A crisis committee in a South Estonian rural municipality has decided not to ban public events, despite high coronavirus rates.
The Põlva rural municipality, population a little over 13,000, had late last week called on Prime Minister Kaja Kallas (Reform) to put in place more stringent restrictions nationwide, on the grounds that there was no physical barrier preventing the virus from spreading nationwide, but appeared to back down when the head of government argued for instigating tougher restrictions in the municipality alone.
Reiterating comments he had made earlier on Monday, Georg Pelisaar (Center), the municipality's mayor, said that tougher restrictions would not improve the epidemiological situation, since people travel outside Põlva, including to attend events in Tartu and Võru.
Pelisaar told ETV news show "Aktuaalne kaamera" (AK) that: "This time we thought that we would not go for stricter measures, and in my opinion, strict measures will only work if it is implemented in one specific territory that is controllable."
The Health Board (Terviseamet) says that family infections are high, particular among extended families; in Põlva County as a whole, around 40 percent of infections are believed to have originated within close family circles.
Tiia Luht, the board's southern regional department chief, said that: "Since we're talking about a high level of family infection, now is certainly not the time to be celebrating birthdays or traditional events, such as this week's Mardipäev. A whole range of celebrations, workshops etc. – these are places that should be closed."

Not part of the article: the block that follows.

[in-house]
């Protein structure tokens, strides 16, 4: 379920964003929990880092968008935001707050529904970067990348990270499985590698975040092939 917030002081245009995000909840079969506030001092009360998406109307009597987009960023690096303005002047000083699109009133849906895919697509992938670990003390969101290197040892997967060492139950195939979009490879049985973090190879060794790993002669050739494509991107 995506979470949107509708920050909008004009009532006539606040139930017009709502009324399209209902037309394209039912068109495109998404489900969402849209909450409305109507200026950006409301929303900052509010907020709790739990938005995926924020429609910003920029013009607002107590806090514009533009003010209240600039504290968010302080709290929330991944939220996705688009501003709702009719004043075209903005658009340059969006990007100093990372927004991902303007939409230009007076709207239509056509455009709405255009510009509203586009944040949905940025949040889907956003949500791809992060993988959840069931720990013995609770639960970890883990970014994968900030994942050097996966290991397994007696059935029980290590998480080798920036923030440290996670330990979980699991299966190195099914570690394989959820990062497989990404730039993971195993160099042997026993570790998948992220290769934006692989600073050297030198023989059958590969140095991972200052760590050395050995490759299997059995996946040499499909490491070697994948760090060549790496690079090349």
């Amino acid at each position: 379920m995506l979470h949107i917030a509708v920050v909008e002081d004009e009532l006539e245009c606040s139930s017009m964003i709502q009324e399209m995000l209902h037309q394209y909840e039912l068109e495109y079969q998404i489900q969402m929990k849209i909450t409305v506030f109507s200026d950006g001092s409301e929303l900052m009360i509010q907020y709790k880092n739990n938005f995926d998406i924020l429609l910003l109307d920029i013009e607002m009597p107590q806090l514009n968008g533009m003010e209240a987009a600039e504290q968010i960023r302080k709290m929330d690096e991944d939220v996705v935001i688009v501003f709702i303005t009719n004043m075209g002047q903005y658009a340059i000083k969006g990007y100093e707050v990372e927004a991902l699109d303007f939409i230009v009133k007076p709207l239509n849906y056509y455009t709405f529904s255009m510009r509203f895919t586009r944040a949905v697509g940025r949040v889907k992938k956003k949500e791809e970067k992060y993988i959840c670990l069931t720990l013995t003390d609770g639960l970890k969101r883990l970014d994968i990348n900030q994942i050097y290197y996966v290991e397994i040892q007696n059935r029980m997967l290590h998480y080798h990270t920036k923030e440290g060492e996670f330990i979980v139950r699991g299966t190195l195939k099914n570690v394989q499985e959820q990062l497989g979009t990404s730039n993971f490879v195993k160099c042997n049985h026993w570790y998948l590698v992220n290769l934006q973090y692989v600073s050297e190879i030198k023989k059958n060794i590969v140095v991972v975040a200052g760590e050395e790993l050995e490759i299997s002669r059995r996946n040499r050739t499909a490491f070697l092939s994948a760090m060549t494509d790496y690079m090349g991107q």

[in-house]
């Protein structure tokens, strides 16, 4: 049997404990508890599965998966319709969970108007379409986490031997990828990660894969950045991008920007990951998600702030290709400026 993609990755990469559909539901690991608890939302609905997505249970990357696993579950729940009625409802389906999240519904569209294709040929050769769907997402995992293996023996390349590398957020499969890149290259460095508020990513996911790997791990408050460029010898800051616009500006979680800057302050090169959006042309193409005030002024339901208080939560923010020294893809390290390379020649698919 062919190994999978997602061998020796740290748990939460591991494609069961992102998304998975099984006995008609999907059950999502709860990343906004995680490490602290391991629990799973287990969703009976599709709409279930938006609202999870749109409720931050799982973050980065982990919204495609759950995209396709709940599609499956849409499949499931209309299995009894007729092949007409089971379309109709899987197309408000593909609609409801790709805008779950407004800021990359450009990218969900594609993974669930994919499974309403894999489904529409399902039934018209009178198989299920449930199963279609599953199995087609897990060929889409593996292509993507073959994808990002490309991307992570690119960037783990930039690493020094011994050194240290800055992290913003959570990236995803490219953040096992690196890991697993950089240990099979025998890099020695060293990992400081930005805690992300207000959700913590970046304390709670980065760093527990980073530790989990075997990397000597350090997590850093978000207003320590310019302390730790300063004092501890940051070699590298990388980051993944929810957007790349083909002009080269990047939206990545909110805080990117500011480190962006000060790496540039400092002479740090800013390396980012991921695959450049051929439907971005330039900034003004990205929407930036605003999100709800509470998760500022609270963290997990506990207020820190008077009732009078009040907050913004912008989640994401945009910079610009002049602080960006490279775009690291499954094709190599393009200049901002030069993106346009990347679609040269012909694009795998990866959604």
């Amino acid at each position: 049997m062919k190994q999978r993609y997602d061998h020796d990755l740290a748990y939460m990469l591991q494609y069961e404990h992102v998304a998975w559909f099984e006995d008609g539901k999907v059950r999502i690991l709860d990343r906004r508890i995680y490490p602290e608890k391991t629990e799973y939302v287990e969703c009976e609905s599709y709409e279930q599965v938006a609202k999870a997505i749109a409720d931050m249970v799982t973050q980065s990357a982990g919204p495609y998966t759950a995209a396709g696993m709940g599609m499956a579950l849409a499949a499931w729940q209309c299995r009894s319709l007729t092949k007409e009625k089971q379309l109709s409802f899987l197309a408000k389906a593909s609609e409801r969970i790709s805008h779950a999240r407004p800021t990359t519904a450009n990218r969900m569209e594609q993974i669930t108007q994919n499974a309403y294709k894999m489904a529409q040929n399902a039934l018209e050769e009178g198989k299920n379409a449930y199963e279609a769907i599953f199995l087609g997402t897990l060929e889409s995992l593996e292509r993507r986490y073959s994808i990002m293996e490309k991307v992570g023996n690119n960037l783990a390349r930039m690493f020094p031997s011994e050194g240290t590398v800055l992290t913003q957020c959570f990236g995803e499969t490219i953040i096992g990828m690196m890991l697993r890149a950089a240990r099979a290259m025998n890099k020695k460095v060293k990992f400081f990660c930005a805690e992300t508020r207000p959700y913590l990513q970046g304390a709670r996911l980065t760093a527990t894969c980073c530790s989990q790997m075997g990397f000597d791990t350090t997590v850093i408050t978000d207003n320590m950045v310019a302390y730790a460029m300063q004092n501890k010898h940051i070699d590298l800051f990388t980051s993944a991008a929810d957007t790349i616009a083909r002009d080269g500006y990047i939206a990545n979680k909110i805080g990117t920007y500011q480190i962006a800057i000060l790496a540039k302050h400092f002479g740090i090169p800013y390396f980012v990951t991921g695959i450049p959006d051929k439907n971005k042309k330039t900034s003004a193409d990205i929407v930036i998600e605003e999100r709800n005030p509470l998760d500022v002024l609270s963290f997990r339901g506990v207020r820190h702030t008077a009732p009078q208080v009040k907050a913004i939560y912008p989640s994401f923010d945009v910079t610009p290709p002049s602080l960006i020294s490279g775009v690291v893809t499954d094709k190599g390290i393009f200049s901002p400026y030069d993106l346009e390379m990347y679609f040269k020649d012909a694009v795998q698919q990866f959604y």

As things stand in Põlva, cultural events – theater shows, concerts etc. in plain English – can go ahead with a maximum of 25 percent audience occupancy, and with all regulations, including proof of coronavirus vaccination and mask-wearing, adhered to.
Local doctor Vaike Meesak, from the village of Kanepi (a separate, though adjacent, municipality – ed.), said that news about the local outbreak of coronavirus has led to a surge in applications to get vaccinated.
"Over the past two weeks I have had 120 people, 15 of whom were getting their first dose, but mostly recipients of a third, booster dose," Meesak said, adding that 10 people getting vaccinated in a week would have been a good haul prior to the outbreak.
A crisis committee in Põlva had last Friday called on the government to establish stricter restrictions nationwide, to which the prime minister responded by saying the tougher restrictions should apply solely to Põlva County.
67 percent of the adult population has been vaccinated with at least one coronavirus shot across Põlva County.
Editor: Andrew Whyte